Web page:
Group texting may be IT's next headache
Imagine all user chatter channels avoiding your compliance apps
SXSW this year seems to be all about eliminating the best (and worst) thing about text messaging: it's mainly a one-to-one exchange.
Until now that's meant that, even when full keyboards, add-on keyboards, text-through-the-Web and other enhancers of un-productivity made it easier, people at work tended to keep their texting down in favor of email, IM or other ways to pass on short messages.
For IT that was a good thing because it limited the exposure and potential penalties from not having information critical to important corporate decisions recorded and filed for reproduction later.
Email and instant messaging posed the same threat at one point, but both could be brought in-house, or (theoretically) recorded as they passed through the network.
Whether messages about the particular topic that became the subject of a lawsuit actually was recorded was a different question. As far as regulatory compliance went, it was only necessary to have the business process and IT mechanisms in place to make sure it was being done routinely.
Because most text messaging systems are owned and run by the carriers, corporations have to either make sure employees are using the company's own text-messaging apps, or make arrangements with carriers to get and keep the records, which are erased much more quickly than email stored on an ISP's servers.
All the big regulations address texting specifically, by the way. Though sometimes they refer to it as Mobile IM, all treat it as a form of regulated communication.
Most companies have specific policies against it in specific circumstances.
As a reminder to staff, please be aware that cell phones are not secure devices and texting cannot be used to communicate patient-related information to the personal devices of physicians or to anyone else. Text messaging is neither secure nor in compliance with HIPAA regulations and standards of encryption. If a physician asks you to forward a test result or any form of PHI to his/her cell phone, you must let him/her know that texting patient information is not permitted...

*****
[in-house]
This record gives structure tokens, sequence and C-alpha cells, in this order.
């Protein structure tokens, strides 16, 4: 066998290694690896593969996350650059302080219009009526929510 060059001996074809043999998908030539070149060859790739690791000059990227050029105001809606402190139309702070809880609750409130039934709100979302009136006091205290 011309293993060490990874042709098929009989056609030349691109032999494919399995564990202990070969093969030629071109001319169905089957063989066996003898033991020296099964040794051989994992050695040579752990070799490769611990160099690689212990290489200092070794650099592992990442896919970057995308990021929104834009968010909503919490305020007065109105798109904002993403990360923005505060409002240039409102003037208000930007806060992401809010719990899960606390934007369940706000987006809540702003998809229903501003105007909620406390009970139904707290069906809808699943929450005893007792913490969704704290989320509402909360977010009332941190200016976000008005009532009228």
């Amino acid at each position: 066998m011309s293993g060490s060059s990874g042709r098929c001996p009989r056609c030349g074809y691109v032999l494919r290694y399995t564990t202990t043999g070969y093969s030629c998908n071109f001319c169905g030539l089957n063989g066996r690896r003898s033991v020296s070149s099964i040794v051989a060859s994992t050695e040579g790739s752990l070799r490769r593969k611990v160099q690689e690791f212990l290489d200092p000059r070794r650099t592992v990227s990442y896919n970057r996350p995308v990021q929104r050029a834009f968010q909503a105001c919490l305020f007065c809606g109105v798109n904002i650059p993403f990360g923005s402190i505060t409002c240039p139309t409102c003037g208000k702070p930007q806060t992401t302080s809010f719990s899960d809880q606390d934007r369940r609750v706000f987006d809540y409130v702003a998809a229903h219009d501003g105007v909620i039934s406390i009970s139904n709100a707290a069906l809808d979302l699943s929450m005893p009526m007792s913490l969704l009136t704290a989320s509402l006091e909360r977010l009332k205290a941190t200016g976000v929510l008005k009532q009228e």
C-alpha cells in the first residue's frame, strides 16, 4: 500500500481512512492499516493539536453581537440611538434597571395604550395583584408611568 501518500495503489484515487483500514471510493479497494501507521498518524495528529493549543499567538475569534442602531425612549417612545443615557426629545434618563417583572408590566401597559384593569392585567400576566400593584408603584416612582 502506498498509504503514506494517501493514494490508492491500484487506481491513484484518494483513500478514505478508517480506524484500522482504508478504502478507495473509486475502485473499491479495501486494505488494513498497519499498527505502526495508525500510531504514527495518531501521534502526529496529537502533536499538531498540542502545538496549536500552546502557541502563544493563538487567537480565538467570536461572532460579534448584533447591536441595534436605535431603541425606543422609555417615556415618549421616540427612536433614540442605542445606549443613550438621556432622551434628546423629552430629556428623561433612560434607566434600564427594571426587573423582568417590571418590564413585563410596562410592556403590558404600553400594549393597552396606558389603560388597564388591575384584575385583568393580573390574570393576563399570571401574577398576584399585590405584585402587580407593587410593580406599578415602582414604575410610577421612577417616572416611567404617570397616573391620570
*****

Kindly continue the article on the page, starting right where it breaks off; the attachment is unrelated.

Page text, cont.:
-- WakeMed Health & Services, Raleigh, N.C.
Which, after I spent a couple of days really excited about how much easier my life and meshed communication needs would be using any of the half-dozen group-text services making such a big splash at SXSW this year, I realized what a big headache it was going to be for compliance managers.
If you have to jump through extra hoops to send texts to more than one person on a regular basis -- using group addresses for workgroups, departments or divisions, managers especially are going to use other means to send those messages. Usually email.
If they can set up, for free, as many group addresses as they want, and add anyone they want to those lists, they'll do it and switch a certain amount of their group bloviating to text messaging rather than email.
People filter out their email, especially group emails from the boss.
The boss doesn't like to have her emails filtered out. She'd like people to read them.
People still read their text messages, because not many are group texts from the boss.
With group texting services, the boss is going to own their text screens, and a lot of communication that's supposed to be swept up in compliance arrangements will go on in media completely inaccessible to most of the mechanisms set up to catch them.
Don't try to forbid it. That won't work. Just have a look at them yourself and make sure you 1. have a text-messaging compliance system that works, and 2. have one that works for more than one form of group text message.
Fast Society is attracting a lot of attention, partly for its voice-conferencing ability, partly for its focus on organizing parties, or just getting team members in the same place at the same time.
Do yourself a favor and get ahead of this; group texting is free (to them) and gives people easy access to an audience with very little effort.
That's not only a winning combination for the end user, it equals two of the three elements in the formula for Internet Douchebaggery -- not the kind of exposure your company will appreciate after whatever outrage some user is up to is discovered by the rest of the world.